Laguna Beach High School has welcomed three new staff members.
Nichole Rosa, David Reska and Angela Pilon were hired in the fall as the school's new counselors.
Principal Joanne Culverhouse said she's received a tremendous amount of positive feedback about the three counselors and is continually impressed by their ability to work as a team.
The counselors handle three duties domains: academic counseling; career development; and personal, emotional or social issues.
The trio, along with Culverhouse, also launched the Counselor's Corner newsletter this year.
"When I got here it was very clear that parents needed a link to the high school," Culverhouse said.
The newsletter is sent via email to parents and keeps them up to date on academics, career and college readiness, and any social issues counselors might want to touch on.
Parents can sign up for the newsletter on the high school's website, lbhs.lbusd.org.
Reska came from Rancho Buena Vista High School in Vista. He has a master's in education and school counseling from Loyola College in Maryland and did his undergraduate studies at Niagara University in New York.
Pilon, who has a master's in educational counseling from the University of Redlands, previously worked at San Gorgonio High School in San Bernardino.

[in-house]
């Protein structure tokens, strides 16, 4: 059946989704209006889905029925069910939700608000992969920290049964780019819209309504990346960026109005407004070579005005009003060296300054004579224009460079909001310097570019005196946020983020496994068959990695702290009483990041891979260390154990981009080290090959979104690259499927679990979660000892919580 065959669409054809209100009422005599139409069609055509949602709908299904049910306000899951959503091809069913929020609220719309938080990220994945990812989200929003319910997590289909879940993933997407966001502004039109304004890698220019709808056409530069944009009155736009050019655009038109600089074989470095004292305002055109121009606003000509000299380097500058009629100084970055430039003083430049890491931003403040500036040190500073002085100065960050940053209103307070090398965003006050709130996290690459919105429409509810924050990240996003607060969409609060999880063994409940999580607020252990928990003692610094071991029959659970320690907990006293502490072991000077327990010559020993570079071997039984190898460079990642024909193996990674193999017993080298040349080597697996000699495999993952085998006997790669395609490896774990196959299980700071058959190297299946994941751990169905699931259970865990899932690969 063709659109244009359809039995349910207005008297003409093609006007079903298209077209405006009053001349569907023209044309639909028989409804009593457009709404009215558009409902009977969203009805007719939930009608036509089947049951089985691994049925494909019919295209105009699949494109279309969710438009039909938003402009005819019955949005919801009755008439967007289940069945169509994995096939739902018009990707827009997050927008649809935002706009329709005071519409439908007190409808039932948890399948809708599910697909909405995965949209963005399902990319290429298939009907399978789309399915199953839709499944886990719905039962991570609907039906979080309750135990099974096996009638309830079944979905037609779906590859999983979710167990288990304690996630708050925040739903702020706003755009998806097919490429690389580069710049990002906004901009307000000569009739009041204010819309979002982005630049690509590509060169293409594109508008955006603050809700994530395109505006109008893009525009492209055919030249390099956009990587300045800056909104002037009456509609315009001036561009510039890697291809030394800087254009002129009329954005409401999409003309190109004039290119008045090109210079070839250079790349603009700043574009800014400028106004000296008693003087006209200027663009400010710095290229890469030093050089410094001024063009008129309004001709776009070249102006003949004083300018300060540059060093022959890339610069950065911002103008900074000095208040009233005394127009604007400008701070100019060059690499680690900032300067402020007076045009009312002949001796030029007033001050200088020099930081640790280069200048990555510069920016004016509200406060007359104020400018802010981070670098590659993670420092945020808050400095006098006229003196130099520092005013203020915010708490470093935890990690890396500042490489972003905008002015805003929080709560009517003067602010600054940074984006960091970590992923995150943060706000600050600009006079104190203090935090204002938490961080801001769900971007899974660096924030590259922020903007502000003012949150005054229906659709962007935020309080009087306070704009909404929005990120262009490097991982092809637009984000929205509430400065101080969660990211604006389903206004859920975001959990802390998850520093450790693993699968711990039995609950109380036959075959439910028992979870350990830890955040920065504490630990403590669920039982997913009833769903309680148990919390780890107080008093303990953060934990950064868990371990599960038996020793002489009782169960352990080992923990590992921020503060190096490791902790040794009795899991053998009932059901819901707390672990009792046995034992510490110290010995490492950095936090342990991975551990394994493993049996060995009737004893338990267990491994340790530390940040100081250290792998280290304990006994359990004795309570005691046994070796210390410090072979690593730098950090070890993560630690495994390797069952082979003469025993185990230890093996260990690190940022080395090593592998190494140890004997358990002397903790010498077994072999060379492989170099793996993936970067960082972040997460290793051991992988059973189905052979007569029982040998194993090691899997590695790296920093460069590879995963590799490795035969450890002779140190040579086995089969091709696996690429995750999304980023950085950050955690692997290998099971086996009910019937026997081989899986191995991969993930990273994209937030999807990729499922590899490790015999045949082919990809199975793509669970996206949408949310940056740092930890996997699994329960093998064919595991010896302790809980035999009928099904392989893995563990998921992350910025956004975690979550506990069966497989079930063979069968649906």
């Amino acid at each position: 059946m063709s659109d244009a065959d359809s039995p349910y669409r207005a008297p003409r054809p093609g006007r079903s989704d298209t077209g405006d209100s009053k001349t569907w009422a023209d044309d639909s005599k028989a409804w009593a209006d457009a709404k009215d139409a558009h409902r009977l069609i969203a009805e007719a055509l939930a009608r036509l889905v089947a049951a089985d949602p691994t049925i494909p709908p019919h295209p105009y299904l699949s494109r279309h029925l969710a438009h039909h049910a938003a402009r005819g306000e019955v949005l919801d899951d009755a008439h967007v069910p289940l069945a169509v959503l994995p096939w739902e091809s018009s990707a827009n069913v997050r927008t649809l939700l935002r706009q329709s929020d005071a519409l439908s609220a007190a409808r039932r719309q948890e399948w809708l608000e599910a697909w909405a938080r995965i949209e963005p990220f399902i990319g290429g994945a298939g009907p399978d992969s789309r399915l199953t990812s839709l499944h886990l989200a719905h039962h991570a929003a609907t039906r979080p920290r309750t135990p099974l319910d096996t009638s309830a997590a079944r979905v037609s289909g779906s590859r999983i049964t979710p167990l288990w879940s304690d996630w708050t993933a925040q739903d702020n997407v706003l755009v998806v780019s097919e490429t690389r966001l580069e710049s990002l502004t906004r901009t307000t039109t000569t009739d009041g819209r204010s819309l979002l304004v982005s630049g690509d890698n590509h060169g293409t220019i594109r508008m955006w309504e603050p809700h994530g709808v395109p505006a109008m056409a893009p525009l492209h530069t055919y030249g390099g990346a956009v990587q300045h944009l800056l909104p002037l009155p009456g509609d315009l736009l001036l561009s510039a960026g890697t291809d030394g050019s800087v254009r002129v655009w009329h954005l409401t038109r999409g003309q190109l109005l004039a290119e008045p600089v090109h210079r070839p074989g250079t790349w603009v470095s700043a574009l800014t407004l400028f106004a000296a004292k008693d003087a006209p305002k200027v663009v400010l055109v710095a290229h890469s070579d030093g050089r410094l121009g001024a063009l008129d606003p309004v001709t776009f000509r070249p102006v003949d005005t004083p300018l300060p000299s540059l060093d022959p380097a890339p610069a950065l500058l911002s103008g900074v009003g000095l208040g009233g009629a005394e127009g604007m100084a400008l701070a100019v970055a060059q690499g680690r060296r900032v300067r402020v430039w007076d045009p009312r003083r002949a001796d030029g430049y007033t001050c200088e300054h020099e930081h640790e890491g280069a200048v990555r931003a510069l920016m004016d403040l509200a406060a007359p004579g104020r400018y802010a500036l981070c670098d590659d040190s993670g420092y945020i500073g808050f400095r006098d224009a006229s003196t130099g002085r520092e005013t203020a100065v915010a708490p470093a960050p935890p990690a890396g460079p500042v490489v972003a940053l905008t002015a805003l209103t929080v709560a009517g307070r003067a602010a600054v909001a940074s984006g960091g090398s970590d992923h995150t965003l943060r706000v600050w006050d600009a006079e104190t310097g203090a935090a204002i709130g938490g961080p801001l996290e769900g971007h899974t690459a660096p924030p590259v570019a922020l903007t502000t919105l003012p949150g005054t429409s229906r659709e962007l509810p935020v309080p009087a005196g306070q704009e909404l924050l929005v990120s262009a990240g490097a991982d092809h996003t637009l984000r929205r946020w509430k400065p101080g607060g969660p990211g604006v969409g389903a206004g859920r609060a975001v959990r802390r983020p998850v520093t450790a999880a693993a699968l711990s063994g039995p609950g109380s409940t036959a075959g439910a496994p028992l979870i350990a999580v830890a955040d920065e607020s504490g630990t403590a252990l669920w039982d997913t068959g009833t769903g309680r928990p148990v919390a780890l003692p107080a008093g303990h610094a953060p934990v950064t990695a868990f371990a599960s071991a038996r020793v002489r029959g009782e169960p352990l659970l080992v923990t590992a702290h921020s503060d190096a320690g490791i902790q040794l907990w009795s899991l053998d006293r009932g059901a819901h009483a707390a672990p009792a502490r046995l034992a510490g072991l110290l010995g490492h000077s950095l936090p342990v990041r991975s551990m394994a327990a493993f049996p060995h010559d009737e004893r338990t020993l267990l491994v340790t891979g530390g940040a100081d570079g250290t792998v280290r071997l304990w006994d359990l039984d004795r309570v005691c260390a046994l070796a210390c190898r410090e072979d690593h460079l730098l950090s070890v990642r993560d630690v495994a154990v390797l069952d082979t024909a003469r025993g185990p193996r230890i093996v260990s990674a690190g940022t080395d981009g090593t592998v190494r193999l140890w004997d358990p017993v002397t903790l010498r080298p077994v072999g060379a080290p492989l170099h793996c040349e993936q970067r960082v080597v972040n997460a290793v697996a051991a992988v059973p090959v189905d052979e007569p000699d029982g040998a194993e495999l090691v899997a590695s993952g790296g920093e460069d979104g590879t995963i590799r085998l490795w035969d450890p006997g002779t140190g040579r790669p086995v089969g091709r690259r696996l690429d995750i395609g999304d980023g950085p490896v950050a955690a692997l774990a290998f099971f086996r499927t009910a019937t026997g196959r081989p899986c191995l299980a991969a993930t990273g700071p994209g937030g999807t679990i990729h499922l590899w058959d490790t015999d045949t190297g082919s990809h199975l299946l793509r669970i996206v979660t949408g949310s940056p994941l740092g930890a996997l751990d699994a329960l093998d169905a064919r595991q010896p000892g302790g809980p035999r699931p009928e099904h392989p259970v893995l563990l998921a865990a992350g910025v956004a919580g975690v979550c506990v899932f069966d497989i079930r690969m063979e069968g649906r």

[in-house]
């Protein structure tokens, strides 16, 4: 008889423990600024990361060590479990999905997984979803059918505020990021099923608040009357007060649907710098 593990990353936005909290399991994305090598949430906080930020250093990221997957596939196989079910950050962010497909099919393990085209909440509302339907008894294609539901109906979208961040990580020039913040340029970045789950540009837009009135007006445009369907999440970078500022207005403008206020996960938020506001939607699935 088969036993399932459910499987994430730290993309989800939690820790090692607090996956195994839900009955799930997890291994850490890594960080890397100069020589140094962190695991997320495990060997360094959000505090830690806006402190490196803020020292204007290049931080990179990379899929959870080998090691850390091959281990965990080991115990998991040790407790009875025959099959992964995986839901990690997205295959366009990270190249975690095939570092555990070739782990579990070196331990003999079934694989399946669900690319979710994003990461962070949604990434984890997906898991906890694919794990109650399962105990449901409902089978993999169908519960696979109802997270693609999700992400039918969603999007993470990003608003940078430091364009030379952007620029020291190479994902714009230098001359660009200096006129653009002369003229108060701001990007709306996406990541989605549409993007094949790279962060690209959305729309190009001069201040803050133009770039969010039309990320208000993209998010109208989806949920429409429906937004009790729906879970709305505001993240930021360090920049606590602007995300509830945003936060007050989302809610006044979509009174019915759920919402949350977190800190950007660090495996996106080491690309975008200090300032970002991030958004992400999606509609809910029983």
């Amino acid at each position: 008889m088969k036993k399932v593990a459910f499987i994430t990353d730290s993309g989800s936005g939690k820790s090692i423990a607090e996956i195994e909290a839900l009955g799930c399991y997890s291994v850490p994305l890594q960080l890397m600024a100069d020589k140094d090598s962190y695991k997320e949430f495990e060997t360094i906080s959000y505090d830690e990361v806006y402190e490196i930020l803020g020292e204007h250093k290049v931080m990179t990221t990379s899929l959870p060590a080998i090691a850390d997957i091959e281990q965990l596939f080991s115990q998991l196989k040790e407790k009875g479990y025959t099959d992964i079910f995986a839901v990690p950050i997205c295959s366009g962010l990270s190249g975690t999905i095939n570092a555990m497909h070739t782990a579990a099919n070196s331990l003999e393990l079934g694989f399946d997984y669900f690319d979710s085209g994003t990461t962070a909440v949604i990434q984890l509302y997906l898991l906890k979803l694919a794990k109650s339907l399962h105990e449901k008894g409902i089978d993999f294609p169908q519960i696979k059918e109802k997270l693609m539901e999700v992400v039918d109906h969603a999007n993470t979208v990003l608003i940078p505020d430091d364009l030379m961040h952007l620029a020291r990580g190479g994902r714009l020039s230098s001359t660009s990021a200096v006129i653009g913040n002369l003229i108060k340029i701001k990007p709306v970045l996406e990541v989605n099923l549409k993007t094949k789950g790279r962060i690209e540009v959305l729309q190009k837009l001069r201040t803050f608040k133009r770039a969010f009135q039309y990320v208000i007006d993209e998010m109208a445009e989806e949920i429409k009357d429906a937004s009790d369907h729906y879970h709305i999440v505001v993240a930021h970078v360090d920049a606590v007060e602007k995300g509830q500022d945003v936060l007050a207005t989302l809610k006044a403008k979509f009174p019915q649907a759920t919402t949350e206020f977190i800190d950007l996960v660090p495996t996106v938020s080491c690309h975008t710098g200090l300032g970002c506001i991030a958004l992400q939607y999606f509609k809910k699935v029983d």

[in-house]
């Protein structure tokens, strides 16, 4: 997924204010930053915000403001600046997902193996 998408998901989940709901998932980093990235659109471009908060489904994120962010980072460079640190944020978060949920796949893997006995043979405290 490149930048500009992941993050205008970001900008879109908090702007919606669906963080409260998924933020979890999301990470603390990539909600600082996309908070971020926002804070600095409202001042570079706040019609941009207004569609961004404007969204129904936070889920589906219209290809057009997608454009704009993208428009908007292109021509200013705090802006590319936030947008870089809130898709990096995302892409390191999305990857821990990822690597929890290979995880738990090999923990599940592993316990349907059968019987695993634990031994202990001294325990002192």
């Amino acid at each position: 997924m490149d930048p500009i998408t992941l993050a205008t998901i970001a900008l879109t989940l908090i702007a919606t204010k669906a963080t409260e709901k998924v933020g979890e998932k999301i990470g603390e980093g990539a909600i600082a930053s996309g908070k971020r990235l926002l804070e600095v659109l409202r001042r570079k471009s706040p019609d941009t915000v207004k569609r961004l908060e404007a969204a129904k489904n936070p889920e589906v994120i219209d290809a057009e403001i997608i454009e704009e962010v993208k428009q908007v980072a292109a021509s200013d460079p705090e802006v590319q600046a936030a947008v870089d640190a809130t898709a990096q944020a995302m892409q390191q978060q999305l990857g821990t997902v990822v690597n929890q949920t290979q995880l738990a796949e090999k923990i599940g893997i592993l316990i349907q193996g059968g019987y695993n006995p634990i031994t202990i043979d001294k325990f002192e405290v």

"Laguna was the epitome of what I was hoping to find in a counseling position," said Rosa, 30. "I interviewed and there was no hesitation."
Pilon, 36, said the position was one of the only five she found open, and she immediately knew it was the right fit.
"I absolutely love my colleagues. I couldn't ask for anything more in our counseling department," said Pilon.
Rosa said the job is made easier by the eager involvement of parents at the high school.
No day is the same, the counselors said, whether they are discussing grades with students, helping them take a personality profile or talking to them about a problem with friends.
"From college applications to career exploration, I dig every aspect of my job," Reska, 34, said in an email. "But I have a particular interest in working with special education, at-risk students and those who struggle to find their place on campus."
Rosa said she looks to a quotation on her wall to stay grounded. It reads: "It's not what we say or do but being present in the moment that matters."
"That's my motto. Being present for the students is No. 1," she said.
The school doesn't have frequent issues with bullying, a familiar topic in the news lately, but Rosa said they encourage all their students to feel open and comfortable talking to them about any issue that may be bothering them — academic or personal.
"I always tell them you're never in trouble in the counselor's office," she said. "No matter what you say we're going to help you through it."